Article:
I've just finished re-reading Diana Gabaldon's Outlander books. There are six of them, each the size of large doorstops. And as sometimes happens when I'm in the grip of a fictional world, the narrator's voice seems to run in the background, even when I'm not reading. Not like someone's narrating my life, I'm not as quirky as all that. No, it's more like a murmur, like I'm half in my world and half in the book. Like the book is going on without me. I can see why some writers either don't read similar works or don't read at all when they're in the midst of a writing project. After a good six weeks or so in Gabaldon's world, I could probably write in her voice.

The escapism part is why I mostly read fiction, and why I don't read a lot of highly literary, er, literature. I can and do enjoy nonfiction, but if I can't get lost in a book, if the world doesn't fade away within a few minutes, I don't feel like I've had my reading fix.

If I don't have a book in progress for a few days, I get jittery. Something's missing. I read magazines, but they're just not the same. If I can't get to the library, I start looking at the books on the shelf. Are there any I haven't read yet? Any I wish to revisit? Because I need a book, and I need it now.

Sometimes my reading interferes with my life and my relationships. I run late to places because I just needed to finish a few more pages. I'm annoyed with my daughter or my husband because they have the gall to want my attention just as I hit a particularly good part. Dinner is late and the ironing undone because "just a few minutes" stretched out to...well, till I could drag myself away.

And it does feel like dragging. Or waking up suddenly from a particularly vivid dream. I'm groggy, and my mind moves slowly, still half caught up in another time and place, and coming back to reality only gradually.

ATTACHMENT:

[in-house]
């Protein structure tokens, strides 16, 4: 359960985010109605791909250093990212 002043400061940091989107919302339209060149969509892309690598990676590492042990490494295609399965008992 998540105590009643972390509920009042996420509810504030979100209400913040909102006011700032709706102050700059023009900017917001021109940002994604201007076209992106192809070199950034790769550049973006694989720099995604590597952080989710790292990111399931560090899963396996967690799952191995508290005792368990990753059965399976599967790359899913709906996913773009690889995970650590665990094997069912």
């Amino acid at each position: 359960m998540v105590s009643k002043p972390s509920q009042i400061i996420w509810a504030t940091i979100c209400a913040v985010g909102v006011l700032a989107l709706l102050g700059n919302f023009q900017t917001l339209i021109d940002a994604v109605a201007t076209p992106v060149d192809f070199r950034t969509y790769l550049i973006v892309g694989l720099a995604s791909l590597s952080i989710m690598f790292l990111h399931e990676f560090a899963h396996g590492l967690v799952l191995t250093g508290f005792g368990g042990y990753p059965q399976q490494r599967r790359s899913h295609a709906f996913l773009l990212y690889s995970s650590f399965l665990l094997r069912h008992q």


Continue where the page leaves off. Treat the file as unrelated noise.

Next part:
So people who know me well know better than to admire the fact that I read a lot. They know how this addiction affects me, and they're not impressed.

In fact, sometimes they even yell at me.

11 September 2007

Of Mitochondria, Tesseracts, and Nephilim

Madeleine L'Engle died last week, at age 88. I don't remember the first time I read "A Wrinkle in Time," probably because I've read it so many times. But I followed the adventures of Meg and Charles Murry through the "A Wind in the Door" and "A Swiftly Tilting Planet." I actually liked the latter two better than "Wrinkle." I didn't find "Many Waters" until I was older--it was an unexpected treasure.

As an adult, I've dipped into a few of Madeleine L'Engle's memoirs, and her book about writing is simply beautiful.

But hearing of her death reminded me of her Murry books. I identified with both Meg and Charles Wallace, feeling myself rather a misfit, not quite being able to figure out the social complexities of my peers. Quite apart from the intriguing mix of fantasy, science, and spirituality in the books' plots, the Wrinkle in Time books showed the younger me that not fitting in was survivable. Poor, misunderstood genius Charles Wallace had it much worse than me...and Meg grew from wild hair, braces, and spectacles into a beautiful, confident woman with a husband who adored her.

Plus, you know, between the two of them, they saved their father, each other, and the world. Pretty good for a couple of social outcasts.

I think I'll see if the library has the L'Engle books. I'd like to visit with the Murrys--and with Madeleine L'Engle--once again. If you haven't read L'Engle, I invite you to do the same.

06 September 2007

Kindergarten Kid

Katrina started kindergarten on Tuesday. She's attending the same Montessori school she has for the last two years, but kindergarten is a full day, from 9 to 3. She was very excited to start school, to be the "big kid" helping the little ones--one of the characteristics of the Montessori multi-age approach.

And she does look big. An early-summer growth spurt took her right out of "little girl" sizes and into the next size bracket. The one with styles geared more to precocious preteens than to giggly 5-year-old princesses.

I didn't think I was going to be all emotional. After all, she's been going to preschool since age three. But I did get a little teary--after she gave me a cheery peck on the cheek and hurried into the classroom to see her friends. Because time is getting short. Those long days with a baby or toddler at home, the ones that stretched forever (often not in a good way)...those are over. The long afternoons at the playground, walking in the woods, staying just a few minutes longer...those will be more rare. She skipped into class with a smile, and just like that, 13 years of schooling began.

I read somewhere that for parents (particularly stay-at-home ones) with young children at home, the days are long but the years are short. I understand that now. Now, we are entering a time when the days are short--my time with Katrina per day just got cut by three hours. But somehow, I don't think the years will be any longer.